The Truth About Charlie, Academy Award-winner (The Silence of the Lambs) Jonathan Demme's new film, will be screened at the Paramount as kind of an unofficial kickoff for AFF. There are still some tickets left for the screening, which benefits the Austin Film Society and the AFF's Kids 'N' Film program (in which my son has participated); call the Paramount or Star Tickets for details.
Read Marjorie Baumgarten's interview with Jonathan Demme this issue ("Something Wild," p.51) to get some background on the film (this is a teaser for a longer interview that will run when the film opens). The Truth About Charlie is a remake of Stanley Donen's classic Charade, which stars Cary Grant, Audrey Hepburn, and Walter Matthau. Demme's effort -- beer, back streets, and sleazy tango bars to Donen's champagne and palaces -- stars Mark Wahlberg, Tim Robbins, and the truly marvelous Thandie Newton.
I've read a lot of crap on the fanboy Web sites about this movie, chiding Demme for remaking a classic and complaining that Mark Wahlberg is no Cary Grant. This misses the point. Demme is a filmmaker with impeccable credentials; he obviously didn't remake this classic to cash in on any built-in audience identification, in the manner of a Charlie's Angels, Scooby-Doo, or Mission Impossible. He commented to me that if he were doing a faithful remake, he would have cast George Clooney in the Grant role, ô la Ocean's Eleven. Charade is clearly a film he has thought about and admired a lot, and took it as a filmmaking challenge to riff on its thematic, visual, and narrative territory.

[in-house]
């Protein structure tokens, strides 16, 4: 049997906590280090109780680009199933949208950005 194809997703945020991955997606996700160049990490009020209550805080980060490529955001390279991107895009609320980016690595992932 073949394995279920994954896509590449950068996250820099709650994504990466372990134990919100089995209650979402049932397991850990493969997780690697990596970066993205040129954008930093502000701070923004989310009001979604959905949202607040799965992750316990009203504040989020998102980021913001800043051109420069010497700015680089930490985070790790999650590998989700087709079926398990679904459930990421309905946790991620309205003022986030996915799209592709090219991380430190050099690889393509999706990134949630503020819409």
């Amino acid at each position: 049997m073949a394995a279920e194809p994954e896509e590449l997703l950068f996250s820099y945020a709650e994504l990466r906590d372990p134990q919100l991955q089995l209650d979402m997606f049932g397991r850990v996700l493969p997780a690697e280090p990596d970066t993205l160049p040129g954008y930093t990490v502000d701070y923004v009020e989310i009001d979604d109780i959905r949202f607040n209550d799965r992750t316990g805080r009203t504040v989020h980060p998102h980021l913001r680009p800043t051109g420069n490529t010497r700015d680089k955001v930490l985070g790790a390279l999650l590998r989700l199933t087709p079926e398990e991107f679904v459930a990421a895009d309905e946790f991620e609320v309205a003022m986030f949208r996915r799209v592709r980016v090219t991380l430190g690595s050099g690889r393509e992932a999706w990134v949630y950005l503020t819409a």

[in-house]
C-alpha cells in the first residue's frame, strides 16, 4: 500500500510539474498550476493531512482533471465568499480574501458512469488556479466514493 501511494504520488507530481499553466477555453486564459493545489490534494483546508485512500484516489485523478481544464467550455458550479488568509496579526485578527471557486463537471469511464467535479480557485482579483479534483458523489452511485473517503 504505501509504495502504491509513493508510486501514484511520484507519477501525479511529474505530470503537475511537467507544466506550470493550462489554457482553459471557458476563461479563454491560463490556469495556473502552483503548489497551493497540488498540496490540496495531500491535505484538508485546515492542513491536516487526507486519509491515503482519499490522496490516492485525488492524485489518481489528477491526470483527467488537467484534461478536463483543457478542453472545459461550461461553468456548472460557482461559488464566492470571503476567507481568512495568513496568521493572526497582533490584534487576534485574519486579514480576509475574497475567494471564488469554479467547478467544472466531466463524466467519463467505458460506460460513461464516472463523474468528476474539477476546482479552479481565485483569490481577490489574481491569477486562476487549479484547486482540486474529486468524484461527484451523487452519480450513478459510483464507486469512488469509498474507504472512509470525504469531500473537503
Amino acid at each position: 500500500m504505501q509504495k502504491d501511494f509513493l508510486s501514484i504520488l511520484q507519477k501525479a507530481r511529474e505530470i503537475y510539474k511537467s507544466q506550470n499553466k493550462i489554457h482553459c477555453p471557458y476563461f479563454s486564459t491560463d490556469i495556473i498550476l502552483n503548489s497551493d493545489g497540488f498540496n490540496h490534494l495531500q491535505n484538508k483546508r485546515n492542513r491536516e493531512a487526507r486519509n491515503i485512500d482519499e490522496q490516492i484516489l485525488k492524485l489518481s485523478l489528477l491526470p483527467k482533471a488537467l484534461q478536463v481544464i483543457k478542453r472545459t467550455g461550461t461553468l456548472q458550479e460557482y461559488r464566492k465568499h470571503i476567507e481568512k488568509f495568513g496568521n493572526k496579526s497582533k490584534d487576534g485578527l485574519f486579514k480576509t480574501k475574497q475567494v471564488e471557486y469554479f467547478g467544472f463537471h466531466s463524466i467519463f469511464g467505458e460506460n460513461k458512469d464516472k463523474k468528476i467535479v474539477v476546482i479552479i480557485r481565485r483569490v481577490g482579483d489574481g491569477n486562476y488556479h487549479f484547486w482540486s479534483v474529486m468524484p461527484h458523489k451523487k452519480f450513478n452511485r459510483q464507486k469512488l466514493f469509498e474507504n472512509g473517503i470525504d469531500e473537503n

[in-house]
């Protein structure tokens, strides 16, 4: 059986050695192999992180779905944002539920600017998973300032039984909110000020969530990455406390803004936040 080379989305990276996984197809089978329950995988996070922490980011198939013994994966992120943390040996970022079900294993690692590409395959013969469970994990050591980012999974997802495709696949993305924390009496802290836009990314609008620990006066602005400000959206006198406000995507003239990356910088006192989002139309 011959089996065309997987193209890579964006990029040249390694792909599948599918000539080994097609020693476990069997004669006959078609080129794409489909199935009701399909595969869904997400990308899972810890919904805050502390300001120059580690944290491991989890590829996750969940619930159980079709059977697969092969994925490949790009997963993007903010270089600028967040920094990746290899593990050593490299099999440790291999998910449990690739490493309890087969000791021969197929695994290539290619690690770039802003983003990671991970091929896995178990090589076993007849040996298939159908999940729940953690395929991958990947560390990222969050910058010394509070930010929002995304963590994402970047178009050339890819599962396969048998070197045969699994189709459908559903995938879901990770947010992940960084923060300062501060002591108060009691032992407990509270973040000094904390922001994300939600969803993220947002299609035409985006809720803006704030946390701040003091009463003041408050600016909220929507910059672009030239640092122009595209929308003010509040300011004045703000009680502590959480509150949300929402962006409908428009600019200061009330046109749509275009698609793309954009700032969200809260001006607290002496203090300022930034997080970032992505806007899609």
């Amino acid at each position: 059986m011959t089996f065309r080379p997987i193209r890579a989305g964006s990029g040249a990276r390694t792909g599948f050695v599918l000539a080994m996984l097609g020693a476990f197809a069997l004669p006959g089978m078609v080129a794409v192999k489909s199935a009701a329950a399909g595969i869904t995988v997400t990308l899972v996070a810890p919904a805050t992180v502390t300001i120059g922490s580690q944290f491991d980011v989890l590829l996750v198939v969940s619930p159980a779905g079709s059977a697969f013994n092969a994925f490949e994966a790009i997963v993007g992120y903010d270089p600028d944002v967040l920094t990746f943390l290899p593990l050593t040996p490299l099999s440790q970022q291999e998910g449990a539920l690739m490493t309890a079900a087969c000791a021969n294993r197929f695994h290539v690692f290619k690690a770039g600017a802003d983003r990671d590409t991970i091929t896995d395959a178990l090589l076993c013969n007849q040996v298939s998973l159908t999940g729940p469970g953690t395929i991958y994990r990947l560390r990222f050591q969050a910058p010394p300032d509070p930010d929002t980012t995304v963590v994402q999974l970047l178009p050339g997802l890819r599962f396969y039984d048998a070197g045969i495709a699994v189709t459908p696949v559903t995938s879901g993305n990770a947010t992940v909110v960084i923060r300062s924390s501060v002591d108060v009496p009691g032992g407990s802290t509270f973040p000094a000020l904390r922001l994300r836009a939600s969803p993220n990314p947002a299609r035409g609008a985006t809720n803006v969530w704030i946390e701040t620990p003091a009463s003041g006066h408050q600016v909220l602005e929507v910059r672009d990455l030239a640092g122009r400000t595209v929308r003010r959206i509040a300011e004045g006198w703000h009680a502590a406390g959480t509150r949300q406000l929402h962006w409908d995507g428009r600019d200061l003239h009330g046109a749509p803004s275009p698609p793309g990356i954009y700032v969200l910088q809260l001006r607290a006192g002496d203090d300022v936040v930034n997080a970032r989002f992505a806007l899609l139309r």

It is difficult today to realize how sophisticated and witty a thriller Charade was when it was released in 1963, and the impact it had on the audience. Often misremembered as an Alfred Hitchcock movie, though it is more loving to its characters than any Hitch film, Charade was startlingly sophisticated. A ballet of double-, triple-, and quadruple-crosses, nothing in the film is as it seems, and nobody, except Hepburn's character, is who you are led to believe they are. I saw it at a movie theatre in Lakewood, New Jersey, where we used to spend summers at my grandmother's house. I remember it as one of those film experiences where you walked out of the theatre and the world looked different and the air smelled different than when you entered. It wasn't just a good movie, it was fresh and remarkable. Donen was an American director who made almost European films (Two for the Road) before most of us had seen anything but American works. Although older than I, Demme had the same experience.